This is a fascinating polar map, produced by the first airline to fly commercially over the North Pole. The many routes in the region operated by SAS, the Scandinavian carrier, are shown, and detail is provided from Los Angeles to the Caspian Sea. The polar routes had a special geopolitical significance in the Cold War and are now, for the most part, defunct.
The map is elegantly detailed and carries an extensive amount of information. All of SAS's flights in the regions are shown, with mileages provided for some of them. In addition, the routes of polar explorers of the late 19th and early 20th centuries are shown. In the bottom left an inset shows the two ways travelers can reach Tokyo from Copenhagen: either a circuitous route through the Middle East (avoiding Soviet airspace) stopping in such places as Karachi and Manila, or the polar route the map focuses on.
Text further details the nature of this route. The methods that pilots use to stay on course are detailed, and these are complex, little different than the ways of early mariners. Much pain is taken to reassure the passenger that the SAS are competent in flying this difficult route. The verso presents extensive information and imagery regarding the polar regions, with a specific focus on Scandinavian roles in exploration and colonization.
SAS (Scandinavian Airlines System) is the flag carrier for three Scandinavian countries, Denmark, Norway, and Sweden. Founded immediately after World War II, it soon became one of Europe's leading carriers. The introduction of the first transpolar route, from Copenhagen to Los Angeles via Kangerlussuaq and Winnipeg further increased the airline's fortunes in 1954. The route became immensely popular with Hollywood stars, enticed by the prospect of flying over Greenland, as with American tourists who enjoyed the tariff-free extensions provided by SAS through Europe. In 1957, the company decided to further cement its fortunes by offering a new route from Europe to the Far East, via Alaska and the North Pole.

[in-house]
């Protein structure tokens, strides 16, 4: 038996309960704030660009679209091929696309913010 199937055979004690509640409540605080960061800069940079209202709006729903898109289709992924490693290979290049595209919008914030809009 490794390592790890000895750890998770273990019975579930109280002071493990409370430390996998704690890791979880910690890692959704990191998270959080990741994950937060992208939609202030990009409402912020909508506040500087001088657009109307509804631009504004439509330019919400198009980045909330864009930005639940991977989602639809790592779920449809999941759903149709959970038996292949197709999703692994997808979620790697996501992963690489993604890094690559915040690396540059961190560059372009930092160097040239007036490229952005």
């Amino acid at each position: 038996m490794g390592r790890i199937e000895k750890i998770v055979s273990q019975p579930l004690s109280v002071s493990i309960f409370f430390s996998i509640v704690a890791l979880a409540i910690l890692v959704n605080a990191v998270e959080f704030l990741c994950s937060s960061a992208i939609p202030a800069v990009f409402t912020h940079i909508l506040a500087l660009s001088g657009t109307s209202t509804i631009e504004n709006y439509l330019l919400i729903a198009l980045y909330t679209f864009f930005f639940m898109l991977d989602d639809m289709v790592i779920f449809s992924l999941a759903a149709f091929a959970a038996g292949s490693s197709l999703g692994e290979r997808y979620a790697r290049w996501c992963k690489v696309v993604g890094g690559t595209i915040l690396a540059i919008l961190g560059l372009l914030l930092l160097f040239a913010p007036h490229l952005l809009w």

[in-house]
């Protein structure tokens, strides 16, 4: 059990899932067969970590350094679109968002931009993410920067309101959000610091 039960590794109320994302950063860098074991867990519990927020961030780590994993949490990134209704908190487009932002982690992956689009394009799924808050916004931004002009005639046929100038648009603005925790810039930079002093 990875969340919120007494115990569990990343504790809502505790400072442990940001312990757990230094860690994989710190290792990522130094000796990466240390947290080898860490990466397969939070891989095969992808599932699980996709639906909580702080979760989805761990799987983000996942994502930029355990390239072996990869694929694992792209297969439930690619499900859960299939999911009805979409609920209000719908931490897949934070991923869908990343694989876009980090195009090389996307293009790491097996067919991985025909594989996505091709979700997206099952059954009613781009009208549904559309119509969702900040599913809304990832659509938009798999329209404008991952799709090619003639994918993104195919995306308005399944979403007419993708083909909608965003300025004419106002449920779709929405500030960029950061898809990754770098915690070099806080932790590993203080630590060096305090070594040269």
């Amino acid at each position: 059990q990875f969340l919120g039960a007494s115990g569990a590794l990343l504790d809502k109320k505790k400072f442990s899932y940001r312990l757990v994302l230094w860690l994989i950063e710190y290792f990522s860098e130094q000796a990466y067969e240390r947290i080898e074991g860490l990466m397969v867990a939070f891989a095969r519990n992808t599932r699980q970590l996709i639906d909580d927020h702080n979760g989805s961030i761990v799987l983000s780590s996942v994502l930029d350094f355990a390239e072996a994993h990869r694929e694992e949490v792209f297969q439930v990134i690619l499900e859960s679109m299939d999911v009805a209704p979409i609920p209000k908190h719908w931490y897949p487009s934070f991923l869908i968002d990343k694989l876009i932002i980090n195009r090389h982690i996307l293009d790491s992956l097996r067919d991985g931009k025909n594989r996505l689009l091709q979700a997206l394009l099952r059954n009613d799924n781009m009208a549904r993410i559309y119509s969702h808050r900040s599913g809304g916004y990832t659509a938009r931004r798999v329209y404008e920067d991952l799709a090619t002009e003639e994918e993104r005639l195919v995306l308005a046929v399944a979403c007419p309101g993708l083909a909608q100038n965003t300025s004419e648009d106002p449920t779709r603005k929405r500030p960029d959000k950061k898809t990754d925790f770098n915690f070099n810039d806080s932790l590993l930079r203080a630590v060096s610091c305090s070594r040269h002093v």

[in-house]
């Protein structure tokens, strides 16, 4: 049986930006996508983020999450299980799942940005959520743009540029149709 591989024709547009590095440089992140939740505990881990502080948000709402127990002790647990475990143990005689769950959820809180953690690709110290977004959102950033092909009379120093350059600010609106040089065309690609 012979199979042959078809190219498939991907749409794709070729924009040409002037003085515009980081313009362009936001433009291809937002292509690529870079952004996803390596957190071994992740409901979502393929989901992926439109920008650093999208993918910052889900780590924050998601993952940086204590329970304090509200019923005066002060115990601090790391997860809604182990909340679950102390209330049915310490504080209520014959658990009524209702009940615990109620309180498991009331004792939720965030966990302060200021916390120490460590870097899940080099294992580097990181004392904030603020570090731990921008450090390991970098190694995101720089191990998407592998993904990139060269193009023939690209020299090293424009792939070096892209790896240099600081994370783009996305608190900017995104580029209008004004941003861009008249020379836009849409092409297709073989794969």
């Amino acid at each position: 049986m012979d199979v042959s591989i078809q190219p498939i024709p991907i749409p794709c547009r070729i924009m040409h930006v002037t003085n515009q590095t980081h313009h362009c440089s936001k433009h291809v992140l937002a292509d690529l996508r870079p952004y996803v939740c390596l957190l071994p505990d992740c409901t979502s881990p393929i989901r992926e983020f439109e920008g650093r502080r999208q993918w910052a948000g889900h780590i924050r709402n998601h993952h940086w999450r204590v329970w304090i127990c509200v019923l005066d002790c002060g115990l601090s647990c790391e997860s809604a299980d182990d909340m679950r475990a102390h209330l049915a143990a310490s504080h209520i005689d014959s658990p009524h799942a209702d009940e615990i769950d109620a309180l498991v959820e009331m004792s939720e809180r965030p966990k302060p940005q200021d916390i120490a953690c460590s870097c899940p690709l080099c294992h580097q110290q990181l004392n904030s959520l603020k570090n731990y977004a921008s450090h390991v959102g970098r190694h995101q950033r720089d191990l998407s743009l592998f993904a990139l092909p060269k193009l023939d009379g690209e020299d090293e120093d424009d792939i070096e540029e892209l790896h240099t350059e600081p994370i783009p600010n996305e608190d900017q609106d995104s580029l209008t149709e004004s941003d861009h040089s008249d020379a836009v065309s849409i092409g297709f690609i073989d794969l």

Since the beginning of the Cold War, flights from Europe to Japan and Korea had been prevented from flying over the USSR and China. As such, airlines operated a very circuitous route via the Middle East and India. SAS decided to supplement its route from Copenhagen to Tokyo with a flight via Anchorage, serviced by Douglas DC-6Bs. The route apparently goes slightly out of its way to cross directly over the North Pole, likely further increasing popular interest in the route. This was their first round-the-world service.